THE FOREIGN SERVICE JOURNAL
Diversity at the State
BY AMANDA J . R I CHARD
he Disability Action Group has been gaining momentum in
recent months. With the election of a new board in Decem-
ber 2014, DAG has undertaken a nonstop exercise to educate,
assist and advocate for State employees with disabilities.
While State provides many services to accommodate people
with disabilities, most employees are either unaware that they
exist, do not realize the process of securing assistance, or are
too afraid to self-identify
their disability and make the
request. As a result, DAG pri-
marily serves as a link between
diversity employee constitu-
encies and the department’s
senior management, Office of
Civil Rights staff and Human
Currently DAG has almost
100 members from various
State Department bureaus.
This is a testament to the
diversity that already exists at
the department. As interest in DAG continues to grow, the issues
become more apparent. There is clearly a need for employees
with both long- and short-term disabilities to understand their
rights and receive assistance. While assistance is a primary con-
cern, DAG has also been participating in discussions with vari-
ous parties regarding issues of reasonable accommodation andgeneral compliance with Americans with Disabilities Act Section 508, which requires the federal government to ensure that the
electronic and information technology that it develops, procures,
maintains or uses is accessible to persons with disabilities.
DAG also encourages awareness of Schedule A hiring, which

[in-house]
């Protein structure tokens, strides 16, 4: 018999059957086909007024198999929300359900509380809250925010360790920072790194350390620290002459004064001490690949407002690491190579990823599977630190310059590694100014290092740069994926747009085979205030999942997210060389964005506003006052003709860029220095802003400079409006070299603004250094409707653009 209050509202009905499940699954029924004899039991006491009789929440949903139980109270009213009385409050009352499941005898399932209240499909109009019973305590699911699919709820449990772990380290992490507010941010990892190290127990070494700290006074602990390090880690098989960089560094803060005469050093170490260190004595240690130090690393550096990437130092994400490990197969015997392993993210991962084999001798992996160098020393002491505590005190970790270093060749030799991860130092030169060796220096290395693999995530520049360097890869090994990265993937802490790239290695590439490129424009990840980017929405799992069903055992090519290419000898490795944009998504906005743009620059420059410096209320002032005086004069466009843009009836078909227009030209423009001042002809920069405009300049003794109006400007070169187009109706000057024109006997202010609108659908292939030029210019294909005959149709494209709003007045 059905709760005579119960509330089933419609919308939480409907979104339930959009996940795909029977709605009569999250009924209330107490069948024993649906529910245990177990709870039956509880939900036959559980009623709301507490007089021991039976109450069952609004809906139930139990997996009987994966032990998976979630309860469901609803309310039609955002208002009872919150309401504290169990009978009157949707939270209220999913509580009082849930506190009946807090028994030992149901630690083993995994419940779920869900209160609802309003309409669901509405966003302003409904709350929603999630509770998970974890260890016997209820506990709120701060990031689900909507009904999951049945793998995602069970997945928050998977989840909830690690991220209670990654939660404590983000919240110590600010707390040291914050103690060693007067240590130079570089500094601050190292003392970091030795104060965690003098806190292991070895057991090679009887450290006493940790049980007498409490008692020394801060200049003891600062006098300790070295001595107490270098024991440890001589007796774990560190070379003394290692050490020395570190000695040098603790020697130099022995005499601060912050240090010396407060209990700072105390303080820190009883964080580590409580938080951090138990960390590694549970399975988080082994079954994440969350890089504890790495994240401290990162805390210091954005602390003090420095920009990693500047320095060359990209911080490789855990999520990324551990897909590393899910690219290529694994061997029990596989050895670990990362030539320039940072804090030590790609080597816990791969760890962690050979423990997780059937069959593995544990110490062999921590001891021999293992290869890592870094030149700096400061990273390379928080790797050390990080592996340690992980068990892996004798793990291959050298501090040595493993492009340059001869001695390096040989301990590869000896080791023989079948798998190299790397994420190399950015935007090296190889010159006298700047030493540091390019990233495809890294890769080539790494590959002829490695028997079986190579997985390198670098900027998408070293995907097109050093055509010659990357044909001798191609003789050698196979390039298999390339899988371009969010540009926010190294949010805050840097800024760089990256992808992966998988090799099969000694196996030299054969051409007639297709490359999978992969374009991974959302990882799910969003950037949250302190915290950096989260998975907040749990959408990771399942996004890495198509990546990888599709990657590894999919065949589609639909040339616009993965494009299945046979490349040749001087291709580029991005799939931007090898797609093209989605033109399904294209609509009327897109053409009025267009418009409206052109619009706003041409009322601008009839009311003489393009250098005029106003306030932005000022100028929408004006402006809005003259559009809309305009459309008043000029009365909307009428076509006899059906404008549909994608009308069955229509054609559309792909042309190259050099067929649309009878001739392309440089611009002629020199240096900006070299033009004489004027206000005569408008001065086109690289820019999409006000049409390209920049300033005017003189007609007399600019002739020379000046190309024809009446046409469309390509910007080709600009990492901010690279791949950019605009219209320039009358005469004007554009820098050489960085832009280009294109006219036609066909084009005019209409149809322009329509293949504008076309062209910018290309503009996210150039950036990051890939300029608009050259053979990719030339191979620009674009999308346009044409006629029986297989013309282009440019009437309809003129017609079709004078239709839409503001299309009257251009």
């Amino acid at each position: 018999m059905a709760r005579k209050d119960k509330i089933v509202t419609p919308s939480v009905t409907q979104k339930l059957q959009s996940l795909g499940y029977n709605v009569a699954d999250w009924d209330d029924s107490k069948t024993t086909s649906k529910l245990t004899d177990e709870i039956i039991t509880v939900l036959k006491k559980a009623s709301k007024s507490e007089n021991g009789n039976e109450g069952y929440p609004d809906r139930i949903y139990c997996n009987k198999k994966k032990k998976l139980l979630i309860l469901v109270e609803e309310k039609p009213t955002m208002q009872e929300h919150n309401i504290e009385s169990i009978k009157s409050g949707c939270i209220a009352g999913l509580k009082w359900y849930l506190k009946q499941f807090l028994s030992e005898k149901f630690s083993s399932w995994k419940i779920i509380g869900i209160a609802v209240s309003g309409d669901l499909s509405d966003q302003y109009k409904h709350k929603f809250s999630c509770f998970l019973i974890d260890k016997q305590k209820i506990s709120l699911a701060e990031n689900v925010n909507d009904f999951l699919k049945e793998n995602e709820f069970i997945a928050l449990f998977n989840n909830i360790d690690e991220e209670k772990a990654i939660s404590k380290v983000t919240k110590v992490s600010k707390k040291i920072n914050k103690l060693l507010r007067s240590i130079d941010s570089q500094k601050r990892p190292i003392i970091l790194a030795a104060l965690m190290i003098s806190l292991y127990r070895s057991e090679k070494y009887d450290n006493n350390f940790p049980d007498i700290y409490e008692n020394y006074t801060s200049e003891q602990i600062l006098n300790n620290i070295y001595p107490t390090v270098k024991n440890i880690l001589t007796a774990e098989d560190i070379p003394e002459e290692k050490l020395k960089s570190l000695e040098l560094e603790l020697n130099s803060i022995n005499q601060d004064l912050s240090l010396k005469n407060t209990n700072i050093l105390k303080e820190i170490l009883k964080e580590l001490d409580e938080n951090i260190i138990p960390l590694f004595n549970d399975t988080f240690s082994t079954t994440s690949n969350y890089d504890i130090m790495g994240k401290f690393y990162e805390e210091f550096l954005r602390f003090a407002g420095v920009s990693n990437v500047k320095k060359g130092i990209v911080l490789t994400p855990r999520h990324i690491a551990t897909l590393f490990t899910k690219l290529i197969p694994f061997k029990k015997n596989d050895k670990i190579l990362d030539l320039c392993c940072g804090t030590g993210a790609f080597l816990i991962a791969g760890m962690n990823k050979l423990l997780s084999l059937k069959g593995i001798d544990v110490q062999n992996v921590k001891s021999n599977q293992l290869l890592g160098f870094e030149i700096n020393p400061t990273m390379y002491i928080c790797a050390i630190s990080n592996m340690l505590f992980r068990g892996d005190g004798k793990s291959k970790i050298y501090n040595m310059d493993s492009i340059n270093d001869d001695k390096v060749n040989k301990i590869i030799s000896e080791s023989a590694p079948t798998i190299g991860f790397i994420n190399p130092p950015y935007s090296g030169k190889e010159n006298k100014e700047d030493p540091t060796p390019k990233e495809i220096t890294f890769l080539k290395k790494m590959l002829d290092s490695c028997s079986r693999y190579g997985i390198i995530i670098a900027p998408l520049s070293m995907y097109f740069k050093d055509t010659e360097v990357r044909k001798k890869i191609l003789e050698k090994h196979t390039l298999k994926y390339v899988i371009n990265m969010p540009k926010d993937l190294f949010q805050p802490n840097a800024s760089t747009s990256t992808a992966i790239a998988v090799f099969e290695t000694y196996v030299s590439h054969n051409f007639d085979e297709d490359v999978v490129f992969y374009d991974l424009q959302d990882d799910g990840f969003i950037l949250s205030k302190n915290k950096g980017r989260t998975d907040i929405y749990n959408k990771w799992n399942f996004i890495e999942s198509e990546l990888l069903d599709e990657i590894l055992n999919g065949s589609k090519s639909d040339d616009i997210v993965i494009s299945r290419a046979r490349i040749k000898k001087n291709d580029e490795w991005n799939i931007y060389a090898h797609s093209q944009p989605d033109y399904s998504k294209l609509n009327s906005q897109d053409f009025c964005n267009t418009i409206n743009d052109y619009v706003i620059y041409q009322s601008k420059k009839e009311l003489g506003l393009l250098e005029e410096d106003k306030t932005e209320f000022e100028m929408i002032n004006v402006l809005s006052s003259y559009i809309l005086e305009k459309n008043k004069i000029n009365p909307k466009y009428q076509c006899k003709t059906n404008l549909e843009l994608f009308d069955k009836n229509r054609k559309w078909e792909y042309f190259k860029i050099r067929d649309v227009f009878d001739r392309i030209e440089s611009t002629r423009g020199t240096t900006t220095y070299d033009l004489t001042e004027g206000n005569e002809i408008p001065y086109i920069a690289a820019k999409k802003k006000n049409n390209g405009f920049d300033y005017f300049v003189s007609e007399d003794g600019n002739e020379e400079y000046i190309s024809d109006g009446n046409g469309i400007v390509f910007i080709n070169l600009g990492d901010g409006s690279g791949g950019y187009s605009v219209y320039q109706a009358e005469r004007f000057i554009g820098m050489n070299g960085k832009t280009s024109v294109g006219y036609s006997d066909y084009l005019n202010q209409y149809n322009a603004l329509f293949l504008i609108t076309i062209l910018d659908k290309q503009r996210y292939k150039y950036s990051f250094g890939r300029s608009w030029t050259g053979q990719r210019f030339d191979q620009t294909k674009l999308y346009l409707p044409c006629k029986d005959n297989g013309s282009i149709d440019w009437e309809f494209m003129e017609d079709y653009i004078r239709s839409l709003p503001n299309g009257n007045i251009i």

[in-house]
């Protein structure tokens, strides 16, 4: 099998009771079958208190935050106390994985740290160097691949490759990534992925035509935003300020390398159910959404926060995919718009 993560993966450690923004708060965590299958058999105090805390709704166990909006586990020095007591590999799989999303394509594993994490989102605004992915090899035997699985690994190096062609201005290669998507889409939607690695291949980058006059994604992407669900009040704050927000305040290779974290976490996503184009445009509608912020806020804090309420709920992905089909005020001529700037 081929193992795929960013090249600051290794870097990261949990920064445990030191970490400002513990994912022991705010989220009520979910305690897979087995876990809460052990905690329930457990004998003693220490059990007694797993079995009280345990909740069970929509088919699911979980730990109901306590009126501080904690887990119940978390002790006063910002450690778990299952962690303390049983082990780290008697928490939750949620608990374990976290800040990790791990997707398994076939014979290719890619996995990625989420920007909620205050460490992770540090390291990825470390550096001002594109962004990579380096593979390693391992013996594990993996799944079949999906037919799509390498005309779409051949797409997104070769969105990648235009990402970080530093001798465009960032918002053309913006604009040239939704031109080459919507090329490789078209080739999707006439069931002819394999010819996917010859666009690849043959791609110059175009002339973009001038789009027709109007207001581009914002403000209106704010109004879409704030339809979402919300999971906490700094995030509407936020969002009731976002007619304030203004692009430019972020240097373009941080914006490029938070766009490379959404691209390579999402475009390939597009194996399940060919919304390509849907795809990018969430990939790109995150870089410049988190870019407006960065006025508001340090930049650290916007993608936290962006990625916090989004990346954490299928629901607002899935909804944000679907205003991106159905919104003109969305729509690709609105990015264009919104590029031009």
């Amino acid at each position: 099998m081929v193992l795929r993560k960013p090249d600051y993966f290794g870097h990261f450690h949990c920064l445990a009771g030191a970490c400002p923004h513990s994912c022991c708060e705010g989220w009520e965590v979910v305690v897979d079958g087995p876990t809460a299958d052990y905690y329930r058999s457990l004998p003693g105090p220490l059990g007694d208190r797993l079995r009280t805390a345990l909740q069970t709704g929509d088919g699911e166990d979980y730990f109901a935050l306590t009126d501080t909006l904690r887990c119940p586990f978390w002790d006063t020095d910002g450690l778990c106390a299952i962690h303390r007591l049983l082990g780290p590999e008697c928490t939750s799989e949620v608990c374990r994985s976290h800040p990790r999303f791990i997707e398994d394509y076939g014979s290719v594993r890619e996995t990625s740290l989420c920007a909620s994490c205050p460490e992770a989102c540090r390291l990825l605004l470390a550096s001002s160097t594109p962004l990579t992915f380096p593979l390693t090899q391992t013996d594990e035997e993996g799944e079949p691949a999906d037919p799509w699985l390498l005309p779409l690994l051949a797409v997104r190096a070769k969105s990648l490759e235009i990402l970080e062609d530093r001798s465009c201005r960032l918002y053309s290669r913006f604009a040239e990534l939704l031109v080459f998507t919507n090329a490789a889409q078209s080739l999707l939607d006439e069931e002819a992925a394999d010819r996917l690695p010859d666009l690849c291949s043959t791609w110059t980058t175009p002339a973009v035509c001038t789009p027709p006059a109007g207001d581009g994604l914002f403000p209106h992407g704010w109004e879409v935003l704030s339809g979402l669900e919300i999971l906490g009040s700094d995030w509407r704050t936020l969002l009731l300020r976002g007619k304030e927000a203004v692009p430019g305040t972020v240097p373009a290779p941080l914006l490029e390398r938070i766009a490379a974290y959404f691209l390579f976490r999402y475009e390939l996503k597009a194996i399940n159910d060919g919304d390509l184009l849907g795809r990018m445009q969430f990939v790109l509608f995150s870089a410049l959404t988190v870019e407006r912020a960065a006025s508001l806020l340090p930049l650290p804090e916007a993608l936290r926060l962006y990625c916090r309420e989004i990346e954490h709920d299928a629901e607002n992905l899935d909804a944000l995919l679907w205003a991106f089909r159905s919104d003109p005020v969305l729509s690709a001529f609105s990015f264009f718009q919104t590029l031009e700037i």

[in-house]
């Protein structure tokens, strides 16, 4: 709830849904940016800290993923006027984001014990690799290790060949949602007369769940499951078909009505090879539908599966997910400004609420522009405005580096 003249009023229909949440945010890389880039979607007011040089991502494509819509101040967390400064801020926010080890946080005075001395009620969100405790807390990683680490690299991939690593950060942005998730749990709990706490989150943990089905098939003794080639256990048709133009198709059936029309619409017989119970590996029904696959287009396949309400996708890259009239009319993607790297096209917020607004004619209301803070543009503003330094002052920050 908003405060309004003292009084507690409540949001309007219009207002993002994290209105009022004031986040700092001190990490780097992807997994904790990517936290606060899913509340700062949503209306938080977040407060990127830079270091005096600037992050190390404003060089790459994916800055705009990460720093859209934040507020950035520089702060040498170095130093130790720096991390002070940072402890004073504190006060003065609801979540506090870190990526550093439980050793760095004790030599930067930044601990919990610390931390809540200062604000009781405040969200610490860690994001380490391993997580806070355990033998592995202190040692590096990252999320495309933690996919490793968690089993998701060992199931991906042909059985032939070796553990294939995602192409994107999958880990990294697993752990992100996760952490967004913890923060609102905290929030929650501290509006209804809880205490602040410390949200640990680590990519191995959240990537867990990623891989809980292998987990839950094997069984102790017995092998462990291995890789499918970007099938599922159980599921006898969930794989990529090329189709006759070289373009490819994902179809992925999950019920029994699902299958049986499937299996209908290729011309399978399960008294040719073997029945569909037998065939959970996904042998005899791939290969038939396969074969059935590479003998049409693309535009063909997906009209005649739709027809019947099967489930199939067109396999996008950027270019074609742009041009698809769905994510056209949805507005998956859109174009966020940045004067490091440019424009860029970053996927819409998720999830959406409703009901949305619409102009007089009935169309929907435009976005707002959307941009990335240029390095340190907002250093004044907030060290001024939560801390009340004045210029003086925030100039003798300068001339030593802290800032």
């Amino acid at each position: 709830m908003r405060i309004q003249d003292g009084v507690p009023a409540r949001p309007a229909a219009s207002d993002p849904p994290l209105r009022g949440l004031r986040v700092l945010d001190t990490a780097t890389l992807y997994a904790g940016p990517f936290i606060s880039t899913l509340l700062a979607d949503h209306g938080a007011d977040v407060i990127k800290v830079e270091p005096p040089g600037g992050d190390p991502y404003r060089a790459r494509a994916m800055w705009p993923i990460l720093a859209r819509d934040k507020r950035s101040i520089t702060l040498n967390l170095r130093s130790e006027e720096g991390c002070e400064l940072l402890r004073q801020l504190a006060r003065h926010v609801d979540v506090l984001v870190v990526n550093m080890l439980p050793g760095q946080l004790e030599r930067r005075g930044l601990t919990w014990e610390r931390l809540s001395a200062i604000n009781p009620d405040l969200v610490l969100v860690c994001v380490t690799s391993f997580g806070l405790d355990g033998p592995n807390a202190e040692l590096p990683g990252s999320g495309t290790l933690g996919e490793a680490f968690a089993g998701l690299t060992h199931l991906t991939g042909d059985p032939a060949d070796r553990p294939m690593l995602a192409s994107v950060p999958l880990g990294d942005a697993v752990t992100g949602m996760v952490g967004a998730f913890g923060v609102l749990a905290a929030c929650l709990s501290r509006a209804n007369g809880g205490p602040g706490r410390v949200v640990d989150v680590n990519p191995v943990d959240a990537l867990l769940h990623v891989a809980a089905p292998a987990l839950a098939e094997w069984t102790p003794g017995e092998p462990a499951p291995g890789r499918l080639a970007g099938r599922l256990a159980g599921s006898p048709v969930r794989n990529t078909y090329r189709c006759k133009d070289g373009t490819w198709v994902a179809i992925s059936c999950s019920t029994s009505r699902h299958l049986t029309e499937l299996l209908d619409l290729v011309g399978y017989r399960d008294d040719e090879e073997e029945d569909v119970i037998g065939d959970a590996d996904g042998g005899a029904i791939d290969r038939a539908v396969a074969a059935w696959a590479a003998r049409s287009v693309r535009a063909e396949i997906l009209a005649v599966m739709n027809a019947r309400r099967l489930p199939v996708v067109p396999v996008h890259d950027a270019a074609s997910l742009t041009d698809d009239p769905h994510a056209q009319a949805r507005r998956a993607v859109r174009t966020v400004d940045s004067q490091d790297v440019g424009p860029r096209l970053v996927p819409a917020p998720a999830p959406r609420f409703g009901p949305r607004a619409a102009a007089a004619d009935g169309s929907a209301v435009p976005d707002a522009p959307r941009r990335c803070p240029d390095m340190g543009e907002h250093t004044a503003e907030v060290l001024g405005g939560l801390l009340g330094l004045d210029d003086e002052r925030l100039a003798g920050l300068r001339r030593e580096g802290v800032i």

offers win-win advantages to State hiring officers and employ-
ees alike. Its existence, however, is largely unknown. Many
people do not realize that a disability gives a person noncom-
petitive status for Civil Service positions. For example, when
hiring a Schedule A, an office with an FTE can go to Selective
Placement Coordinator Lana Hiland to see resumes from the
Selective Placement Program talent bank. Qualified Schedule
A candidates do not have to apply through regular competi-
tive procedures and can be hired without a job announcement.
Thus with Schedule A hiring, offices can accelerate the process
and bring people on board faster.
DAG has developed a speaker series with a range of topics
aimed at educating the entire State Department on disability
diversity. On June 19, the group will host multiple speakers to
educate on transitioning to an overseas assignment with a spe-
cial needs child, a circumstance which has proved to come with
a number of challenges.
The group is also proudly celebrating the 25th anniversary
of the Americans with Disabilities Act here at State in July.
Embassies around the world will be celebrating on July 4, but
the actual anniversary is July 26. Activities will run throughout
the year, including speakers
and exhibits that acknowledge
how far disability rights have
DAG’s mission is clear:
promoting disability diversity
at the Department of State.
With that goal in mind, the
group is proud to assist in
paving the way for disability
education and raising aware-
For more information
about DAG or to find out how
to become a member, visit the group’s SharePoint site at http://collaborate.state.sbu/sites/DAG/ or send an email to DAG- Council@state.gov. If you would like more information abou
Schedule A hiring, please contact Lana Hiland at HilandLW@state.gov. Interested Schedule A applicants should email selec- firstname.lastname@example.org.
Amanda J. Richard is a visual information specialist in
the Office of Archiving and Access Systems Management
in the State Department’s Bureau of Administration.
She serves as the 2015 communications and outreach
board member for the Disability Action Group at State.
Richard was diagnosed at age 7 with progressive sensorineural hear-
ing loss. In 2014, at 31 years old, she received a cochlear implant. She
hopes to inspire others by proving that having a disability should not
hinder quality of life—professionally or personally.
On June 19, the group will host
multiple speakers to educate
on transitioning to an overseas
assignment with a special needs
child, a circumstance which has
proved to come with a number of